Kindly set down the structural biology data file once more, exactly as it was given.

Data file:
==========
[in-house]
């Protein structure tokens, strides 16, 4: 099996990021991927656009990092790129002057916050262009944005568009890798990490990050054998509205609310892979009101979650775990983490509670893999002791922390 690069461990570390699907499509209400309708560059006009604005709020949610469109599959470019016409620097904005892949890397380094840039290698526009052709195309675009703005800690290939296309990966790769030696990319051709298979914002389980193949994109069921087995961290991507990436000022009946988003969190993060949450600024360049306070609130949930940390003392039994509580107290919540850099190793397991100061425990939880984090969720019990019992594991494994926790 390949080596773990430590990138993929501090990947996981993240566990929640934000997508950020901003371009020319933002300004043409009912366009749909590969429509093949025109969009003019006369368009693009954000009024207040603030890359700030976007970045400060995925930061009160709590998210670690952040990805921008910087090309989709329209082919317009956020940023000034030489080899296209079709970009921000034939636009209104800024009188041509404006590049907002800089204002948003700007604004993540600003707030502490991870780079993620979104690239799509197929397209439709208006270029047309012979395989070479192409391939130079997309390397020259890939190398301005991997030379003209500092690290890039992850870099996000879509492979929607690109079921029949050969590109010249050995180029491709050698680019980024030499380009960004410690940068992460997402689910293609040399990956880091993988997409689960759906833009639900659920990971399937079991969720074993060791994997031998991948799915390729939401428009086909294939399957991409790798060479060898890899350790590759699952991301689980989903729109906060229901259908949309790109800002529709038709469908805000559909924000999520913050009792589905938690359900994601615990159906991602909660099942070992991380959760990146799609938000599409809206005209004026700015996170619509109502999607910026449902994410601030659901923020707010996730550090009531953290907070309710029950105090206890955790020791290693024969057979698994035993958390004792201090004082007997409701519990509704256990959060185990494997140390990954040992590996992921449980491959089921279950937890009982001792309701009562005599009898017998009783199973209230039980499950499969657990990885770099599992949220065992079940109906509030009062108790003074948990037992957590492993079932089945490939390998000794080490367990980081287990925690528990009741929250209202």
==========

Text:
[in-house]
């Protein structure tokens, strides 16, 4: 099996990021991927656009990092790129002057916050262009944005568009890798990490990050054998509205609310892979009101979650775990983490509670893999002791922390 690069461990570390699907499509209400309708560059006009604005709020949610469109599959470019016409620097904005892949890397380094840039290698526009052709195309675009703005800690290939296309990966790769030696990319051709298979914002389980193949994109069921087995961290991507990436000022009946988003969190993060949450600024360049306070609130949930940390003392039994509580107290919540850099190793397991100061425990939880984090969720019990019992594991494994926790 390949080596773990430590990138993929501090990947996981993240566990929640934000997508950020901003371009020319933002300004043409009912366009749909590969429509093949025109969009003019006369368009693009954000009024207040603030890359700030976007970045400060995925930061009160709590998210670690952040990805921008910087090309989709329209082919317009956020940023000034030489080899296209079709970009921000034939636009209104800024009188041509404006590049907002800089204002948003700007604004993540600003707030502490991870780079993620979104690239799509197929397209439709208006270029047309012979395989070479192409391939130079997309390397020259890939190398301005991997030379003209500092690290890039992850870099996000879509492979929607690109079921029949050969590109010249050995180029491709050698680019980024030499380009960004410690940068992460997402689910293609040399990956880091993988997409689960759906833009639900659920990971399937079991969720074993060791994997031998991948799915390729939401428009086909294939399957991409790798060479060898890899350790590759699952991301689980989903729109906060229901259908949309790109800002529709038709469908805000559909924000999520913050009792589905938690359900994601615990159906991602909660099942070992991380959760990146799609938000599409809206005209004026700015996170619509109502999607910026449902994410601030659901923020707010996730550090009531953290907070309710029950105090206890955790020791290693024969057979698994035993958390004792201090004082007997409701519990509704256990959060185990494997140390990954040992590996992921449980491959089921279950937890009982001792309701009562005599009898017998009783199973209230039980499950499969657990990885770099599992949220065992079940109906509030009062108790003074948990037992957590492993079932089945490939390998000794080490367990980081287990925690528990009741929250209202």